Neta Agave Spirits Espadin Candido Garcia Cruz 98.3 Proof 750ml
Though the variety of Agave angustifolia commonly known as Espadín is now widespread
in Oaxaca, it is not actually native to the region. Some claim that Espadín began to appear
in Oaxaca as early as the 1930’s, but most references date its arrival several decades later
when government programs and Matatlán-based business interests began to promote its
cultivation. Because Espadín yields well, reproduces easily, and matures quickly, it is prized
as a cash crop and is planted widely throughout the state. However, a spirit made from this
agave should not be overlooked just because of the ubiquity of its raw material. In fact,
precisely for this reason, Espadín serves as an excellent lens for understanding the different
terrains and production methods of Oaxaca. A quality Espadín, like this 2015 production
from maestro Candido García Cruz, is a reflection both of the spirit’s place of origin and the
skill of its maker.
Candido works with quiotudo agaves, meaning he cuts each plant’s quiote before it has a
chance to flower. This method, which concentrates the agave’s sugar in the piña rather than
sending the energy towards reproduction, requires extra time for each plant to fully ripen
in the fields. The extra time improves the yield of each piña and develops a richness of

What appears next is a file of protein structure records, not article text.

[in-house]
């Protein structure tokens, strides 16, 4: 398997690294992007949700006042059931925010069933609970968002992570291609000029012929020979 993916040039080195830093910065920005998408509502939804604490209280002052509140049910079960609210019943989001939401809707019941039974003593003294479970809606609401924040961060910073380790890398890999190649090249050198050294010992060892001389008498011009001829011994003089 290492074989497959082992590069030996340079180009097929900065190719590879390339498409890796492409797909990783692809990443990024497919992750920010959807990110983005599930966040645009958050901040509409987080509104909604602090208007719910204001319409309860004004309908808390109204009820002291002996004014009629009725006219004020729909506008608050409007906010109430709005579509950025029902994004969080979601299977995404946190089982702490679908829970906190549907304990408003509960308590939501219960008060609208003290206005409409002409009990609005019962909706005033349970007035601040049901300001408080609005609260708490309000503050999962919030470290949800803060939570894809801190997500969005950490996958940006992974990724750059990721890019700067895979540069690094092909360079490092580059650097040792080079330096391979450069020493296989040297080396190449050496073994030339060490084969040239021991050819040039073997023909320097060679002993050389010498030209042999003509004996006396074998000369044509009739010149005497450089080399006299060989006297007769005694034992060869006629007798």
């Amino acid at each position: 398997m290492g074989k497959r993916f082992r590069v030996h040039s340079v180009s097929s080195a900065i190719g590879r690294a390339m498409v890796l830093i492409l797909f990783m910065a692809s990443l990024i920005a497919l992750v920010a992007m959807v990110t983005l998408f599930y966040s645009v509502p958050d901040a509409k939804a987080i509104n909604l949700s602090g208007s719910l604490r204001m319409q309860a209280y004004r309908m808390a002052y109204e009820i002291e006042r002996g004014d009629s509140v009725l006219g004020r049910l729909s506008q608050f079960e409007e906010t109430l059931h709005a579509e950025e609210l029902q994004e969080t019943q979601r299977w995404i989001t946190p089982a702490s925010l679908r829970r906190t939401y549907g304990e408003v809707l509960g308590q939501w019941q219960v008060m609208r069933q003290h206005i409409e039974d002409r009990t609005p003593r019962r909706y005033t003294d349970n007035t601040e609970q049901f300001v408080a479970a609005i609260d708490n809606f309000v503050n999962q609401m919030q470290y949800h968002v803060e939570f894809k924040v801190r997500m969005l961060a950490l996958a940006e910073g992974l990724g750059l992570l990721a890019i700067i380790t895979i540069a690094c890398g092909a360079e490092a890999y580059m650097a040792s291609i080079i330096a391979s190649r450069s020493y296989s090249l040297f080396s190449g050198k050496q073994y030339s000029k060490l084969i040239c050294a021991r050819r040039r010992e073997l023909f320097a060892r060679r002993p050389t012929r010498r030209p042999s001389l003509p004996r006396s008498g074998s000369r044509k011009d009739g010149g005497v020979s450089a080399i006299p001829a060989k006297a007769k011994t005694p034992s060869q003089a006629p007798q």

flavor not found in less mature agave.
In March 2015, under the light of a full moon, Candido and his family harvested 90
gigantic, quiotudo Espadín plants from a mineral-rich tierra colorada parcel of their land.
On this parcel, they grow their maguey alongside alternating crops of the corn, beans, and
squash that provide much of the food for their family. Later that month, they roasted the
sugar-rich piñas with mesquite wood in their earthen oven. After unearthing the agave, the
caramelized piñas rested for a week before being chopped by machete and passed
through a mechanical mill. The dry fibers were let to sit for two days before they added
filtered water to the Montezuma cypress fermentation tanks. Espadín, as any well-cooked
maguey with a high sugar content, requires a relatively long fermentation time, and in this
case, demanded 16 days in water before the tepache was ready for distillation. No longer
as agile as he was in his youth, Candido now often plays a supervisory role in his
productions – though he remains a present participant in each step of the process. To
produce this lot, Candido worked the copper pot stills with his two daughters. Adjusting
the richness of the batch with heads, hearts, and común macizo, they yielded roughly 900
liters of this exceptional destilado de Espadín we are proud to share with you.